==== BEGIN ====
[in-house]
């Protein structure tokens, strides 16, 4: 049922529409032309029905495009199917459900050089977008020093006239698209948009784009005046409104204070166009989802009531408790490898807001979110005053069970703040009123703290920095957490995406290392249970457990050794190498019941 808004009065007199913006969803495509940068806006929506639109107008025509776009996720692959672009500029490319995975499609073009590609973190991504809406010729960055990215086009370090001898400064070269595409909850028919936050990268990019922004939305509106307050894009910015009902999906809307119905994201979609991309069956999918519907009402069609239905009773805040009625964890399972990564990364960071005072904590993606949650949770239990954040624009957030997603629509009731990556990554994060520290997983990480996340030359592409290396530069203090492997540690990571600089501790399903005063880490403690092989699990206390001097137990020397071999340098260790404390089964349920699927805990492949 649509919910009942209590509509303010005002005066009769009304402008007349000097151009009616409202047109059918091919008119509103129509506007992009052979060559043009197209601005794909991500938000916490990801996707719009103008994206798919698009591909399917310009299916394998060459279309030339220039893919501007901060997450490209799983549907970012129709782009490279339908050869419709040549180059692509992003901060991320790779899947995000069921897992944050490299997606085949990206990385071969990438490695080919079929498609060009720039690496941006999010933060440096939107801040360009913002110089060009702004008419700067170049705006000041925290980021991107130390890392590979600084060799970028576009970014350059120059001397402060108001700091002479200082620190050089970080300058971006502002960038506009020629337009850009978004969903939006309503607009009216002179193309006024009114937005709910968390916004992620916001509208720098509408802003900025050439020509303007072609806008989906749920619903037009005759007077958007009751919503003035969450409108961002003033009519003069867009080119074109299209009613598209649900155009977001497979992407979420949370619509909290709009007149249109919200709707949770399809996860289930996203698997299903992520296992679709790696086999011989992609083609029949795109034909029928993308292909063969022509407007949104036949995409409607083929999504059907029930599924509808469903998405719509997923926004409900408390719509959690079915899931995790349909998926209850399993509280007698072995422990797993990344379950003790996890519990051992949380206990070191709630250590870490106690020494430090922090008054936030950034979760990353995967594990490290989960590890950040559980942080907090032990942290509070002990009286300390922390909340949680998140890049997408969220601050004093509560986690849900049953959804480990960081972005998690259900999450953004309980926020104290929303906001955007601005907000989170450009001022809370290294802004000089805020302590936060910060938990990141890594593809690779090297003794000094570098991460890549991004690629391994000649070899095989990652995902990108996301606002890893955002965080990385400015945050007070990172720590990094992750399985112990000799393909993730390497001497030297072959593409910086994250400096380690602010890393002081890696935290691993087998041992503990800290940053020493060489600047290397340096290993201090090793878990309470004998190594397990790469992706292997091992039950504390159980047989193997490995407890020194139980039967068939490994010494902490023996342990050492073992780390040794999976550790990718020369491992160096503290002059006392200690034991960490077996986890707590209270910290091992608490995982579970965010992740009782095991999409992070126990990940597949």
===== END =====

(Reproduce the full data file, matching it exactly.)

[in-house]
């Protein structure tokens, strides 16, 4: 049922529409032309029905495009199917459900050089977008020093006239698209948009784009005046409104204070166009989802009531408790490898807001979110005053069970703040009123703290920095957490995406290392249970457990050794190498019941 808004009065007199913006969803495509940068806006929506639109107008025509776009996720692959672009500029490319995975499609073009590609973190991504809406010729960055990215086009370090001898400064070269595409909850028919936050990268990019922004939305509106307050894009910015009902999906809307119905994201979609991309069956999918519907009402069609239905009773805040009625964890399972990564990364960071005072904590993606949650949770239990954040624009957030997603629509009731990556990554994060520290997983990480996340030359592409290396530069203090492997540690990571600089501790399903005063880490403690092989699990206390001097137990020397071999340098260790404390089964349920699927805990492949 649509919910009942209590509509303010005002005066009769009304402008007349000097151009009616409202047109059918091919008119509103129509506007992009052979060559043009197209601005794909991500938000916490990801996707719009103008994206798919698009591909399917310009299916394998060459279309030339220039893919501007901060997450490209799983549907970012129709782009490279339908050869419709040549180059692509992003901060991320790779899947995000069921897992944050490299997606085949990206990385071969990438490695080919079929498609060009720039690496941006999010933060440096939107801040360009913002110089060009702004008419700067170049705006000041925290980021991107130390890392590979600084060799970028576009970014350059120059001397402060108001700091002479200082620190050089970080300058971006502002960038506009020629337009850009978004969903939006309503607009009216002179193309006024009114937005709910968390916004992620916001509208720098509408802003900025050439020509303007072609806008989906749920619903037009005759007077958007009751919503003035969450409108961002003033009519003069867009080119074109299209009613598209649900155009977001497979992407979420949370619509909290709009007149249109919200709707949770399809996860289930996203698997299903992520296992679709790696086999011989992609083609029949795109034909029928993308292909063969022509407007949104036949995409409607083929999504059907029930599924509808469903998405719509997923926004409900408390719509959690079915899931995790349909998926209850399993509280007698072995422990797993990344379950003790996890519990051992949380206990070191709630250590870490106690020494430090922090008054936030950034979760990353995967594990490290989960590890950040559980942080907090032990942290509070002990009286300390922390909340949680998140890049997408969220601050004093509560986690849900049953959804480990960081972005998690259900999450953004309980926020104290929303906001955007601005907000989170450009001022809370290294802004000089805020302590936060910060938990990141890594593809690779090297003794000094570098991460890549991004690629391994000649070899095989990652995902990108996301606002890893955002965080990385400015945050007070990172720590990094992750399985112990000799393909993730390497001497030297072959593409910086994250400096380690602010890393002081890696935290691993087998041992503990800290940053020493060489600047290397340096290993201090090793878990309470004998190594397990790469992706292997091992039950504390159980047989193997490995407890020194139980039967068939490994010494902490023996342990050492073992780390040794999976550790990718020369491992160096503290002059006392200690034991960490077996986890707590209270910290091992608490995982579970965010992740009782095991999409992070126990990940597949």